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Gemma Bovery is lushly filmed but oddly constructed, a movie that tickles your senses while your brain wonders whether it’s all a botched cinematic soufflé. It mashes up an update of Flaubert’s novel and an English-French encounter à la A Year in Provence. Gemma Arterton and Jason Flemyng play an English couple who’ve decided to set up house in a deceptively idyllic-looking Normandy. Things get complicated when a Parisian publisher-turned-baker and Flaubert fanatic becomes infatuated with Gemma and convinces himself that her life parallels that of the original Madame Bovary.
This is yet again another film where the French resurrect a gem from their culture to swoon over. But with the passage of time classics become sentimentalized—director Anne Fontaine loses sight of the fact that Madame Bovary was a harsh analysis of a bored, romantic bourgeoise. We not only lose the social criticism, but also the sense of the heroine’s character—in the update, Gemma isn’t really the subject. We’re never inside her head. Rather, she’s the voluptuously filmed object of Ms. Fontaine’s camera eye.
Gemma Bovery also belongs to another genre: the Fabrice Luchini film. Luchini is the exuberantly declaiming (but also self-parodying) John Barrymore of French cinema. He tends to turn his films into one-man shows in which he rages, waxes sardonic, deludes himself, and much more. In Gemma Bovery Luchini is a comic French Lear revving his libido for a romantic ideal that must remain unattainable.
Luchini plays Martin, the publisher who returned to his native Normandy to live with his wife in a rustic house and take up the family bakery. Martin hasn’t really obtained the peace of mind he’d hoped for. He feels himself moldering away while growing distant from his long-suffering (but still tart-tongued) wife. Gemma awakens his dormant libido, overturning “years of sexual tranquillity.” Desire oozes from every glance he gives Gemma and every word he speaks to her, and when she asks him to suck the venom of a bee that’s stung her on the lower back … you get the idea.
Gemma and Charley are eager to repeat the Peter Mayle experience (albeit in Normandy, rather than Provence)—they adore the wonderfully sense-drenched French edibles, smellables, touchables. Yet they chafe at the difficulties of village life: the leaks, mice, broken cupboards. This gives Martin a chance to worm his way into their lives.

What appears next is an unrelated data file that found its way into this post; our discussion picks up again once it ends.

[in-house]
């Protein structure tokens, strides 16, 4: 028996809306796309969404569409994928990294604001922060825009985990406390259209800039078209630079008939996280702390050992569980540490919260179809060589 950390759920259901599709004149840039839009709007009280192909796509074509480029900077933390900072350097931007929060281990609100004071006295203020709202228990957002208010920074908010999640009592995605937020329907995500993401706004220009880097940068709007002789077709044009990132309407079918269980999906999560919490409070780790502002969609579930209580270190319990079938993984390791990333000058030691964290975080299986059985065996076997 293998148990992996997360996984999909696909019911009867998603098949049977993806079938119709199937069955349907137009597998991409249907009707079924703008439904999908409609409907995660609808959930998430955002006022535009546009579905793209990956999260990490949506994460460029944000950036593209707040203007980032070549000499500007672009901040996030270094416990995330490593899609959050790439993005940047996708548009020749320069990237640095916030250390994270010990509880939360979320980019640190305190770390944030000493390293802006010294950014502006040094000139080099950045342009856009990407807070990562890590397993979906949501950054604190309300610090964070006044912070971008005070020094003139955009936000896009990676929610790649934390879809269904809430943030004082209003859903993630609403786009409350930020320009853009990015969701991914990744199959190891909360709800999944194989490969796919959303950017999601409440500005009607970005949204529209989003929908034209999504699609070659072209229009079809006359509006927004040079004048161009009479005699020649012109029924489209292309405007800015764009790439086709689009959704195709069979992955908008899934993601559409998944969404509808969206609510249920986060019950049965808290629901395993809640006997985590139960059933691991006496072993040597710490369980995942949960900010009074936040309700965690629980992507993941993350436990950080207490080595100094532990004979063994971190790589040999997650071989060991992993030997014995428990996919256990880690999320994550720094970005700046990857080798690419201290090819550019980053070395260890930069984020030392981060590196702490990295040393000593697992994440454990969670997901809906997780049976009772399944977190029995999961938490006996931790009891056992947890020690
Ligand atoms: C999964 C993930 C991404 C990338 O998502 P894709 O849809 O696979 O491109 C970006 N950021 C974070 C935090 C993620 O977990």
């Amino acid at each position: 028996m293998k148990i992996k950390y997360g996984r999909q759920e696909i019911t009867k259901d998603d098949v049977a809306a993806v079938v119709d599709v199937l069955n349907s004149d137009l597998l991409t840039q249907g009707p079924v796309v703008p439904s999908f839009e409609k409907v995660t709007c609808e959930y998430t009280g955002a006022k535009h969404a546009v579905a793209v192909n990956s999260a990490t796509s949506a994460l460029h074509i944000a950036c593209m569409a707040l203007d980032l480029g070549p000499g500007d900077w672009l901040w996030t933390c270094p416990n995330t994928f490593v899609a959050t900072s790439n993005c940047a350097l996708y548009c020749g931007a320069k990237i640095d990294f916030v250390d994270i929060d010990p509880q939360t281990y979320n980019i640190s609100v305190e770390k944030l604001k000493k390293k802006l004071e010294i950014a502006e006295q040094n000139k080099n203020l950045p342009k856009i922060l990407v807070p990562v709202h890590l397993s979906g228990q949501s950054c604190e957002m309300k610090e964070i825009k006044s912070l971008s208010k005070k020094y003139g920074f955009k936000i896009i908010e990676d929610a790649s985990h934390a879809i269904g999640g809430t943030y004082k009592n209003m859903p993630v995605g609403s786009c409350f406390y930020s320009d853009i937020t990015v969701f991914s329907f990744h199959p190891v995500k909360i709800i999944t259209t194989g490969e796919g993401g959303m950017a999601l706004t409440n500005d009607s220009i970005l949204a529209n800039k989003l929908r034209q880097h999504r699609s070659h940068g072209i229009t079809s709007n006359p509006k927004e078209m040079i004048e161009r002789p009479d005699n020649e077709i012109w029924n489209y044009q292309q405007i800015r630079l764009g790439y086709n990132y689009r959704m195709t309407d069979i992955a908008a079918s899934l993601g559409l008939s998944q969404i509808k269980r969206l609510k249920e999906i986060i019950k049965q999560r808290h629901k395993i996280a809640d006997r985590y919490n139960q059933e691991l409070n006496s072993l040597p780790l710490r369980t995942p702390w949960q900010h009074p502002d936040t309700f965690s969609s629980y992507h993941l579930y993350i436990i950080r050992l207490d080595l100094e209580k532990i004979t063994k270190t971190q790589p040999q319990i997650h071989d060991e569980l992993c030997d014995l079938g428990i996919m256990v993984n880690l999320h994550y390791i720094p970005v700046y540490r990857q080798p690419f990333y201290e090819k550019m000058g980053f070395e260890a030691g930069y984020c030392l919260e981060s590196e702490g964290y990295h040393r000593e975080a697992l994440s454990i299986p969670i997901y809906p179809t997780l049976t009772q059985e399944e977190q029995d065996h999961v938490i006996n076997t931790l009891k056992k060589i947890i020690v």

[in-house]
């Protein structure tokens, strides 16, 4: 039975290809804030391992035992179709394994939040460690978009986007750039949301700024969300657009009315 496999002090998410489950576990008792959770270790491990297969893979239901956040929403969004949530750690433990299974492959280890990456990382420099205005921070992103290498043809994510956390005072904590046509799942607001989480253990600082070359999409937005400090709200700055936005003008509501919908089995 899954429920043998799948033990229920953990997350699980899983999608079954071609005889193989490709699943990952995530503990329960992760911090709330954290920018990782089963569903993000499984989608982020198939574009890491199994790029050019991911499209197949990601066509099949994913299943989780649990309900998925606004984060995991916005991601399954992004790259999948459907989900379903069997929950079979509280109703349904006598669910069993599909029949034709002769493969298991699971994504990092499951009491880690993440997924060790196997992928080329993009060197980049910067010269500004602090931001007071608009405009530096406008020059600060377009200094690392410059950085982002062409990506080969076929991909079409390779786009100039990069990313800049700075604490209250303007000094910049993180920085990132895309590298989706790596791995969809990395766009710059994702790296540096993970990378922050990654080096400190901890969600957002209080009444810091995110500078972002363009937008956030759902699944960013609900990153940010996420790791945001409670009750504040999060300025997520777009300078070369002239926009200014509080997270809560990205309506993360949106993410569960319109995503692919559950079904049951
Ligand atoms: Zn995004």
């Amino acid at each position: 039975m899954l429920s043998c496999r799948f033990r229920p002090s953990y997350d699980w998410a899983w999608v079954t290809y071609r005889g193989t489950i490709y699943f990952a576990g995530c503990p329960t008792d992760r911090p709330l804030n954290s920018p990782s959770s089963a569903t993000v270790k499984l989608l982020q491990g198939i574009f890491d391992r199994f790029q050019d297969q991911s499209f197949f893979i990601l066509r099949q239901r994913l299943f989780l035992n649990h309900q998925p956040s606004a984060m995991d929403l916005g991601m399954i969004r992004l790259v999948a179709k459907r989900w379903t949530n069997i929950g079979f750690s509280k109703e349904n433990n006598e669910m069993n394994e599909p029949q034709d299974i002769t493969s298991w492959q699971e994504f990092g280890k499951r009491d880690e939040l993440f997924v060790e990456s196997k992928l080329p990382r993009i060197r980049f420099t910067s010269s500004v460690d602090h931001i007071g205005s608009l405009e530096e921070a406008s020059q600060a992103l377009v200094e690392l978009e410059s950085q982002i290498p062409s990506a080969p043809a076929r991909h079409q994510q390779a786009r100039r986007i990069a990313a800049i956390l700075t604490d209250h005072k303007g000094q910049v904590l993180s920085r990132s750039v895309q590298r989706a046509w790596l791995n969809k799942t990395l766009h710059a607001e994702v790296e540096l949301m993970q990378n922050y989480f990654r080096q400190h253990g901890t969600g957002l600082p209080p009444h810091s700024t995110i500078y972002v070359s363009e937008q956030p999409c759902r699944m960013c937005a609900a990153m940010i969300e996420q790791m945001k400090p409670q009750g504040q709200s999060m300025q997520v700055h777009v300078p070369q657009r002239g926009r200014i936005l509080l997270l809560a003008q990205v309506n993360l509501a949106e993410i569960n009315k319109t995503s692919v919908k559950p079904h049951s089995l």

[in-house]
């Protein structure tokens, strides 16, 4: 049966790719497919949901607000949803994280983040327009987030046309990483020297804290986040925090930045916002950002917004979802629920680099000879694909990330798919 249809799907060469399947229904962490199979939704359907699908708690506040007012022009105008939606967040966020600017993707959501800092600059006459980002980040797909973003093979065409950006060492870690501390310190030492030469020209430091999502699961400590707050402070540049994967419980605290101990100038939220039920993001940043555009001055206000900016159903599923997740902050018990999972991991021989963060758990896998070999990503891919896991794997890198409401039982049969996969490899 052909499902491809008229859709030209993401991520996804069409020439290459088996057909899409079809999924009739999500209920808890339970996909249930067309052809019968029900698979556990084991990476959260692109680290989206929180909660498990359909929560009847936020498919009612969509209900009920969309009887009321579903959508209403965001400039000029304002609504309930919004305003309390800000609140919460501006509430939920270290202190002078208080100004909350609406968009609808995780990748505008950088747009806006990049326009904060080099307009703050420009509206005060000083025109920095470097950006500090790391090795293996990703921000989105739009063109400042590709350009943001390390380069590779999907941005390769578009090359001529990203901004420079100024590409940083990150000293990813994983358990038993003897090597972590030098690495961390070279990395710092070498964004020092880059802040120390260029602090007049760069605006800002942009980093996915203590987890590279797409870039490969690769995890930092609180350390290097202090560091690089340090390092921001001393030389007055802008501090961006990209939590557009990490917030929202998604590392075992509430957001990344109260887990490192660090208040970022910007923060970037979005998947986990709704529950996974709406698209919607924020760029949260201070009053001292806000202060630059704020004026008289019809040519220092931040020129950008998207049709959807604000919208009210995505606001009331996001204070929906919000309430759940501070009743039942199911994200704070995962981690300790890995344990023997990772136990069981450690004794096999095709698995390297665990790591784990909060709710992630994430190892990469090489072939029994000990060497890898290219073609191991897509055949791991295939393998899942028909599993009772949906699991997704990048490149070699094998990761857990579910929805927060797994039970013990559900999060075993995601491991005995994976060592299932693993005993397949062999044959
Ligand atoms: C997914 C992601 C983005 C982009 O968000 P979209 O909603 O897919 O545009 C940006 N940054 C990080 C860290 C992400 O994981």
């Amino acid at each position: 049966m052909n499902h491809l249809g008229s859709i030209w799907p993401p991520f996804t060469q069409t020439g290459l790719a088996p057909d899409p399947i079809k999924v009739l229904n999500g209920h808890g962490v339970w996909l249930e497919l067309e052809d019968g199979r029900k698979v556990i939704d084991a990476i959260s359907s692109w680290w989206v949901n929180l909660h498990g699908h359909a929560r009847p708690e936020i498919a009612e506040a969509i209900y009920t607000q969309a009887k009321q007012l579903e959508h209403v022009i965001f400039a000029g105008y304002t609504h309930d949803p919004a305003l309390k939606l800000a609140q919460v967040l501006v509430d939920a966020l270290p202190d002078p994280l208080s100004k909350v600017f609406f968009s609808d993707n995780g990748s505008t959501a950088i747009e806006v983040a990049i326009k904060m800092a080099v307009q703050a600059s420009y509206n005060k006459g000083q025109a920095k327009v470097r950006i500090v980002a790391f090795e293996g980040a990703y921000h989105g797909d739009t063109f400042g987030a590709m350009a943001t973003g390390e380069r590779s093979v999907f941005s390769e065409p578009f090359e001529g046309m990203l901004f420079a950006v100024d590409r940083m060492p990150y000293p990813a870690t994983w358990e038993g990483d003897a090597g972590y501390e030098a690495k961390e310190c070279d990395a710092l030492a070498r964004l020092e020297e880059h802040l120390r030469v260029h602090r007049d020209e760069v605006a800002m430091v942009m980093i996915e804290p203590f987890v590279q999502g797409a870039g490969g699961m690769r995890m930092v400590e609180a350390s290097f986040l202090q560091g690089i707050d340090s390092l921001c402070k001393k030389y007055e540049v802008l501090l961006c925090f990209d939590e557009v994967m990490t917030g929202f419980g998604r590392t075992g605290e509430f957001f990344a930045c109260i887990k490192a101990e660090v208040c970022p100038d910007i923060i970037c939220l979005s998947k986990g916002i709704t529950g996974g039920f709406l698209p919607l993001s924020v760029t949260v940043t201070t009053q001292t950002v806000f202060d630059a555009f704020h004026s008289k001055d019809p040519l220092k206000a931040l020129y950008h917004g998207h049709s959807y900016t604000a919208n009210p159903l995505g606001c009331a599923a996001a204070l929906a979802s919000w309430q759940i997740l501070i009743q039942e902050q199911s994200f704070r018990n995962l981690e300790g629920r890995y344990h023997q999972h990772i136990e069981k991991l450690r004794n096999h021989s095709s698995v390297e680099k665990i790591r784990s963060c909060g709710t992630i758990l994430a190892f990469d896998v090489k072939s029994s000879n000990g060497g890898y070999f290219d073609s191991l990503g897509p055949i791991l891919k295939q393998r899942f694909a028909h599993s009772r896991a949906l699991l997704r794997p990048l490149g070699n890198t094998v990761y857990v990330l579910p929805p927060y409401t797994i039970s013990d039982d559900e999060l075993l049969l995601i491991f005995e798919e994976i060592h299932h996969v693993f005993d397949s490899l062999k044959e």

As Martin starts an obsessive friendship with the young Englishwoman, and observes the parallels between her and Madame Bovary, we wonder if he might be a crackpot projecting his delusions. His observations and projections may just be a self-fulfilling prophecy: his own actions play havoc with the couple’s life.
But just as we don’t perceive Gemma as a real person, we don’t have much of a sense of Charley’s character either, or their relationship. We do realize that life away from their native habitat is fraying the marriage. What tips the balance are two men who enter the picture (neither of them Martin, alas). We discover that there was a previous man in Gemma’s life, the archetypal married cad, who reappears. There’s also Hervé (Niels Schneider), the son of the owners of the village chateau. (The irony is that the real complication comes from Gemma turning back to her husband.)
The most sharply observed scenes come from the movie’s intentional comic relief—the Franco-British couple that Gemma and Charley become friends with. Elsa Zylberstein is hilarious as a pretentious fashion slave who seems to have popped out of a house-and-gardens magazine to hire Gemma to re-decorate her home. Her husband is one of those English oafs who expatriate themselves in order to denigrate wherever it is they’ve expatriated.
While all the actors in Gemma Bovery do a serviceable job, there’s not much real acting in the film. There’s Luchini’s running commentary, but without the genuine interaction that acting needs. As with Woody Allen, age has made it increasingly implausible for Luchini to get the girl. When the romantic Martin is forced to be a voyeur or Platonic friend we feel both the comic and pained aspects of his predicament. It adds human depth to his performance, but also limits the drama.
There’s also Gemma Atherton’s camera-posing. To be fair, she does try to act, but because the director hasn’t written a full-bodied role for her, she seems to be just going through the motions. The rest of the cast isn’t quite there, either. Only Elsa Zylberstein’s comic performance really shines.
Maybe Gemma Bovery should have been satiric from the start, rather than archly romantic (or romantically arch). In any case, the film abruptly lurches near the end to a completely different tonal register. The director’s sense of irony keeps things from falling apart, but barely; it’s in contrast to the sure-footedness of the original. That may be the difference not only between Fontaine and Flaubert, but between Flaubert’s era and our own.
Production: Albertine Productions/Ciné@/Gaumont